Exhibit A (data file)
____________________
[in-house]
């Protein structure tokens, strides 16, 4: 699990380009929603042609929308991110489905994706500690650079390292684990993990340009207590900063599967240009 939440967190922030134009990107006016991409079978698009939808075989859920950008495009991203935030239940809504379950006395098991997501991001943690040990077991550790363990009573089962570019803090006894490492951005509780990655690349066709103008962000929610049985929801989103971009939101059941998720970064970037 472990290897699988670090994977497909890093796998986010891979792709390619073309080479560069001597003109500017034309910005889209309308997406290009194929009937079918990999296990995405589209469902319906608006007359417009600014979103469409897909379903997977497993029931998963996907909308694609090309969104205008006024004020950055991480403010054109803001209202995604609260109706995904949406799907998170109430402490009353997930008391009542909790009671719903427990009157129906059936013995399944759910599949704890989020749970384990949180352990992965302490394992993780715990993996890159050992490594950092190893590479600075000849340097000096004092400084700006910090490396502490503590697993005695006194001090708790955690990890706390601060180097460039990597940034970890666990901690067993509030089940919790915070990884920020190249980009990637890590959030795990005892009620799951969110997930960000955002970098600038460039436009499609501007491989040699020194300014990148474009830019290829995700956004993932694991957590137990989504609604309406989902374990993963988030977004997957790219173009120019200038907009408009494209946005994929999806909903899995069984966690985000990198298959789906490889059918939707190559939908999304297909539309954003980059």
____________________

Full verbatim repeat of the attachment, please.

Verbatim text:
[in-house]
């Protein structure tokens, strides 16, 4: 699990380009929603042609929308991110489905994706500690650079390292684990993990340009207590900063599967240009 939440967190922030134009990107006016991409079978698009939808075989859920950008495009991203935030239940809504379950006395098991997501991001943690040990077991550790363990009573089962570019803090006894490492951005509780990655690349066709103008962000929610049985929801989103971009939101059941998720970064970037 472990290897699988670090994977497909890093796998986010891979792709390619073309080479560069001597003109500017034309910005889209309308997406290009194929009937079918990999296990995405589209469902319906608006007359417009600014979103469409897909379903997977497993029931998963996907909308694609090309969104205008006024004020950055991480403010054109803001209202995604609260109706995904949406799907998170109430402490009353997930008391009542909790009671719903427990009157129906059936013995399944759910599949704890989020749970384990949180352990992965302490394992993780715990993996890159050992490594950092190893590479600075000849340097000096004092400084700006910090490396502490503590697993005695006194001090708790955690990890706390601060180097460039990597940034970890666990901690067993509030089940919790915070990884920020190249980009990637890590959030795990005892009620799951969110997930960000955002970098600038460039436009499609501007491989040699020194300014990148474009830019290829995700956004993932694991957590137990989504609604309406989902374990993963988030977004997957790219173009120019200038907009408009494209946005994929999806909903899995069984966690985000990198298959789906490889059918939707190559939908999304297909539309954003980059």